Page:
Parents can deflate you just by appearing, either in person or in your mirror, as an older version of yourself, reminding you what is in store for you. They can criticize you so sensitively and astutely that they remind you that you aren't perfect yet. Even as the world applauds, your parents can take your victory away by reminding you that you might have done a better job in some way. Bring home a report card four A's and one B to hear, "That's nice, but what did you do wrong in calculus?" When I was about 30, I called my mother to tell her I had been written up in TIME magazine. She said, "Nobody in Autauga County, Alabama reads TIME any more. Why didn't you get written up in U.S. NEWS AND WORLD REPORT?" That meant, "Don't get too big for your britches around me, Sonny Boy. I knew you when."
After a few minutes of sympathetic reflection, I realized that it also meant, "I'm so afraid you'll be so successful and so acclaimed by the world that you won't need us anymore, that you'll feel too good for us, that you'll be ashamed of us. Please love me, even in your moments of glory." I could have wondered why she didn't put it that way, but I'm actually just grateful that she didn't stand up all those years ago.
Parents can write the family history, putting you wherever they choose, preferring perhaps to keep you in the family mythology as a child. My mother, for example, was clearly ambivalent about my successes. When I came to give a widely publicized talk to dedicate Alabama's first mental health center, I was about forty, and the picture of me she sent to the newspapers was from high school. I was a middle aged man, but still Little Frank, my mother's boy wonder.
How Awkward Adolescence Becomes a Permanent State of Immaturity
Children give parents this deflating power to take the wind out of our sails when we are in adolescence, when we are so seriously self conscious we become male and female impersonators, trying to convince somebody out there, mostly ourselves, that we are no longer children. We have enough trouble carrying it off when we are doing it in front of a mirror, but it becomes impossible to look like an adult when our parents are telling us what to do. Our parents know most clearly just how immature we are. One way adolescents try to pose as grown-ups is to make a show of not needing parents — at just the point of greatest confusion and disorientation of our lives, right when we need them most.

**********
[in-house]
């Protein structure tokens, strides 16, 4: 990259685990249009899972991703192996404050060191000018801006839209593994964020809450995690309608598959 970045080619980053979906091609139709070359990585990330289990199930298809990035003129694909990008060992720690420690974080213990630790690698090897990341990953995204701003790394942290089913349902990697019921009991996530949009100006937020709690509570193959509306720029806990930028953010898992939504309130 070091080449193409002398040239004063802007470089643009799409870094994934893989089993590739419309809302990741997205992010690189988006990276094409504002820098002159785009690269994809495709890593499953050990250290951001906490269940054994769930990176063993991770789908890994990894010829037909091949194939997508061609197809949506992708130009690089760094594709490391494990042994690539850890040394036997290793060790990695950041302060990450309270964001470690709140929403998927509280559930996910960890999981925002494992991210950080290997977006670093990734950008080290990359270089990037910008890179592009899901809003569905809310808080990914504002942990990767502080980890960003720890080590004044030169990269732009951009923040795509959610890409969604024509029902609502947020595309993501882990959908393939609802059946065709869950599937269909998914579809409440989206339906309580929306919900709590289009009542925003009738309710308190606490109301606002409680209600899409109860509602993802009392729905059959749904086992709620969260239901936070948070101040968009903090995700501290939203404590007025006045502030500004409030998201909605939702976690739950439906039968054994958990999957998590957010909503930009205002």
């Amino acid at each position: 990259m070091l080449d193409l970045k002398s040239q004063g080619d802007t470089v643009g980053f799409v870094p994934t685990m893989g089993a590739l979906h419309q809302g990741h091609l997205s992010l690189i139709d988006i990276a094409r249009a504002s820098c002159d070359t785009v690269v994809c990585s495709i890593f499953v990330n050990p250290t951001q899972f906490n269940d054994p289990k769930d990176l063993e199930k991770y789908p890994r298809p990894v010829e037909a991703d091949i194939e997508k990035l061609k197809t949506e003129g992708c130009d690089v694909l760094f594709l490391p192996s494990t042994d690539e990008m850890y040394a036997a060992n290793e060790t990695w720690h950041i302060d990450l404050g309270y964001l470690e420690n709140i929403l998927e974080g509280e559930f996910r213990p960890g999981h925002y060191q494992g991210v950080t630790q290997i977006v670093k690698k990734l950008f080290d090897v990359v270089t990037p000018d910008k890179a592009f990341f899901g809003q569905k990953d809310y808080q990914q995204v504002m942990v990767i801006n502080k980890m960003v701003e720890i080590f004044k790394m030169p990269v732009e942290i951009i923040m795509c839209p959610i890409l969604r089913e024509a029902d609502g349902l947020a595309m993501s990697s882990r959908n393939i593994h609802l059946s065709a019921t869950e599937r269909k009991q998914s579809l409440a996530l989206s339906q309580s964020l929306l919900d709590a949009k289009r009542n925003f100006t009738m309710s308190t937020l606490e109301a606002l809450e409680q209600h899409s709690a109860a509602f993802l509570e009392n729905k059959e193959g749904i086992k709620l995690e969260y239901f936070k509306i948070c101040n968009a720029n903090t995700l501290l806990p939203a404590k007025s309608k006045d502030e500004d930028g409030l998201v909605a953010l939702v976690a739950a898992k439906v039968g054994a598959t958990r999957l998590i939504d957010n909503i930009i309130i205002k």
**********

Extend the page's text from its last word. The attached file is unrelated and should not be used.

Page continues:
Once the older generation has raised us to about the level of adolescence, we are so full of hormones, piss and vinegar, we don't like to think we need the wisdom of the ages. It is true that the world is changing so fast that each generation's wisdom has expired by the time it can be put to use. Our parents' style and values, their ideas about how the world works, are likely to seem old-fashioned just on principle, but the real issue is that as adolescents we are too scared to tolerate doubt. Our parents might have money or things to leave us when they die, but this does not make us value them; it makes us impatient with them for continuing to live. If we can't find a use for them and they don't have anything for us, we might merely want to find an escape from them. We might even come to fear them, as if their active involvement in our life were proof of our characterological weakness — and maybe even dangerous to our mental health.
One solution for adolescents is to hide from parents, even if we have to run away from home, in whole or in part. It is hard to look like a grownup, much less feel like a grownup, when you are busy running away from home. Yet we have a society in which adolescence is, for some insane reason, seen as the most desirable time in life. We have a world full of people who get into the middle of the stream of life, and paddle like hell trying to stay in the same spot as the life cycle and the world flow by, equidistant from childhood and adulthood, and terrified of both.
The Magic of Parenthood
Some people stay pampered children forever, but child-raising — hands-on, fully invested child-raising — is the main event in life, the experience that takes you out of the child generation, where you are only able to take and puts you squarely in the parent generation, where you are able to give as well, and thus become able to take deservedly and unashamedly, without the nagging guilt children of all ages feel over taking more than they are giving back.